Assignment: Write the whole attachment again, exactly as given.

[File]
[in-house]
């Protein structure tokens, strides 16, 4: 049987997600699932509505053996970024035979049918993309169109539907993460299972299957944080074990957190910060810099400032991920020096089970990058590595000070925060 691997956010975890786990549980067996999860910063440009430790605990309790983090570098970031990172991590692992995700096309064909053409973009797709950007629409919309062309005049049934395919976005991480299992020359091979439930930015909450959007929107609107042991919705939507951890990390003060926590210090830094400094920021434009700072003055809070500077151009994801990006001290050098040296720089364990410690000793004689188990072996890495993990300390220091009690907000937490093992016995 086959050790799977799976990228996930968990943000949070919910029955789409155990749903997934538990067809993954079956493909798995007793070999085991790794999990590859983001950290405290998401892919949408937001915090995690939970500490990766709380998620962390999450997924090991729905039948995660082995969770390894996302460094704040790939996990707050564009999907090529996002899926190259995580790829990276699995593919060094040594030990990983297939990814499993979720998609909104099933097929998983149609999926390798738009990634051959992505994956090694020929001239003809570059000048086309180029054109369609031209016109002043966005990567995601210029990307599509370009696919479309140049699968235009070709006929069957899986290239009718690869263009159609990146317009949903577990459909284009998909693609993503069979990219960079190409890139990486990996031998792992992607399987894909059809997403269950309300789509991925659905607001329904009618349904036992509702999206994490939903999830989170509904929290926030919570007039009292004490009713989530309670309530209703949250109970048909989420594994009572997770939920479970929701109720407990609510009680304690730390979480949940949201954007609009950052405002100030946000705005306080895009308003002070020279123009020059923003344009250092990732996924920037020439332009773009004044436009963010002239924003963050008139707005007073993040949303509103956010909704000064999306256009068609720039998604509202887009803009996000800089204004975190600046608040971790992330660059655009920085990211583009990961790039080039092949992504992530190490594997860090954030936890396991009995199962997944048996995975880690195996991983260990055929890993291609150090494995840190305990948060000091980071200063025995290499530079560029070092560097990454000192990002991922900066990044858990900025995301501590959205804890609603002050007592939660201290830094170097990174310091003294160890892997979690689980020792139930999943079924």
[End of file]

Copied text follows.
[in-house]
């Protein structure tokens, strides 16, 4: 049987997600699932509505053996970024035979049918993309169109539907993460299972299957944080074990957190910060810099400032991920020096089970990058590595000070925060 691997956010975890786990549980067996999860910063440009430790605990309790983090570098970031990172991590692992995700096309064909053409973009797709950007629409919309062309005049049934395919976005991480299992020359091979439930930015909450959007929107609107042991919705939507951890990390003060926590210090830094400094920021434009700072003055809070500077151009994801990006001290050098040296720089364990410690000793004689188990072996890495993990300390220091009690907000937490093992016995 086959050790799977799976990228996930968990943000949070919910029955789409155990749903997934538990067809993954079956493909798995007793070999085991790794999990590859983001950290405290998401892919949408937001915090995690939970500490990766709380998620962390999450997924090991729905039948995660082995969770390894996302460094704040790939996990707050564009999907090529996002899926190259995580790829990276699995593919060094040594030990990983297939990814499993979720998609909104099933097929998983149609999926390798738009990634051959992505994956090694020929001239003809570059000048086309180029054109369609031209016109002043966005990567995601210029990307599509370009696919479309140049699968235009070709006929069957899986290239009718690869263009159609990146317009949903577990459909284009998909693609993503069979990219960079190409890139990486990996031998792992992607399987894909059809997403269950309300789509991925659905607001329904009618349904036992509702999206994490939903999830989170509904929290926030919570007039009292004490009713989530309670309530209703949250109970048909989420594994009572997770939920479970929701109720407990609510009680304690730390979480949940949201954007609009950052405002100030946000705005306080895009308003002070020279123009020059923003344009250092990732996924920037020439332009773009004044436009963010002239924003963050008139707005007073993040949303509103956010909704000064999306256009068609720039998604509202887009803009996000800089204004975190600046608040971790992330660059655009920085990211583009990961790039080039092949992504992530190490594997860090954030936890396991009995199962997944048996995975880690195996991983260990055929890993291609150090494995840190305990948060000091980071200063025995290499530079560029070092560097990454000192990002991922900066990044858990900025995301501590959205804890609603002050007592939660201290830094170097990174310091003294160890892997979690689980020792139930999943079924």